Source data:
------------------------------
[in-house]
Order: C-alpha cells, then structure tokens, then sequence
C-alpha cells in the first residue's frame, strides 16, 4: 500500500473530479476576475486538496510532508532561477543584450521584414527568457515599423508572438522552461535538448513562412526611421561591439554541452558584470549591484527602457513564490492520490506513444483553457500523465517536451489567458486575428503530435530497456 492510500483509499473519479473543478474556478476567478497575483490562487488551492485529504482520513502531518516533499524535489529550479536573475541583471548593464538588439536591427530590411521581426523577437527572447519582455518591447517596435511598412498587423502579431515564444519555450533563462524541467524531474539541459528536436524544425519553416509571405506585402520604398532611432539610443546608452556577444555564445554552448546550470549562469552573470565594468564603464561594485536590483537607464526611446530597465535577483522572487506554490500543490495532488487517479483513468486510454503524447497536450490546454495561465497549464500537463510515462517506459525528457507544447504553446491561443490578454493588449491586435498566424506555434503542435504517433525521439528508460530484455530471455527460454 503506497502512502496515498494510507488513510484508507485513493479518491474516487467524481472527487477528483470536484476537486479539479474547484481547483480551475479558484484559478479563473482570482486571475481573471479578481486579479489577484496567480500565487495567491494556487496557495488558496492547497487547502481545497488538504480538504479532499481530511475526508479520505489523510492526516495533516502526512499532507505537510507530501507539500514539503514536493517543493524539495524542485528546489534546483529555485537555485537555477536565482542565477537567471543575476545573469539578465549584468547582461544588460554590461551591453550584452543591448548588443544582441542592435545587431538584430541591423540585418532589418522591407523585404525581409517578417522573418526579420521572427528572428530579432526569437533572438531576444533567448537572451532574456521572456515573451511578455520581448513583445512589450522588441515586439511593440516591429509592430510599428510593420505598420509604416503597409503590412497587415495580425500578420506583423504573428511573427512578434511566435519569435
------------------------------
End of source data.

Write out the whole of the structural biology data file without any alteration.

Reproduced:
[in-house]
Order: C-alpha cells, then structure tokens, then sequence
C-alpha cells in the first residue's frame, strides 16, 4: 500500500473530479476576475486538496510532508532561477543584450521584414527568457515599423508572438522552461535538448513562412526611421561591439554541452558584470549591484527602457513564490492520490506513444483553457500523465517536451489567458486575428503530435530497456 492510500483509499473519479473543478474556478476567478497575483490562487488551492485529504482520513502531518516533499524535489529550479536573475541583471548593464538588439536591427530590411521581426523577437527572447519582455518591447517596435511598412498587423502579431515564444519555450533563462524541467524531474539541459528536436524544425519553416509571405506585402520604398532611432539610443546608452556577444555564445554552448546550470549562469552573470565594468564603464561594485536590483537607464526611446530597465535577483522572487506554490500543490495532488487517479483513468486510454503524447497536450490546454495561465497549464500537463510515462517506459525528457507544447504553446491561443490578454493588449491586435498566424506555434503542435504517433525521439528508460530484455530471455527460454 503506497502512502496515498494510507488513510484508507485513493479518491474516487467524481472527487477528483470536484476537486479539479474547484481547483480551475479558484484559478479563473482570482486571475481573471479578481486579479489577484496567480500565487495567491494556487496557495488558496492547497487547502481545497488538504480538504479532499481530511475526508479520505489523510492526516495533516502526512499532507505537510507530501507539500514539503514536493517543493524539495524542485528546489534546483529555485537555485537555477536565482542565477537567471543575476545573469539578465549584468547582461544588460554590461551591453550584452543591448548588443544582441542592435545587431538584430541591423540585418532589418522591407523585404525581409517578417522573418526579420521572427528572428530579432526569437533572438531576444533567448537572451532574456521572456515573451511578455520581448513583445512589450522588441515586439511593440516591429509592430510599428510593420505598420509604416503597409503590412497587415495580425500578420506583423504573428511573427512578434511566435519569435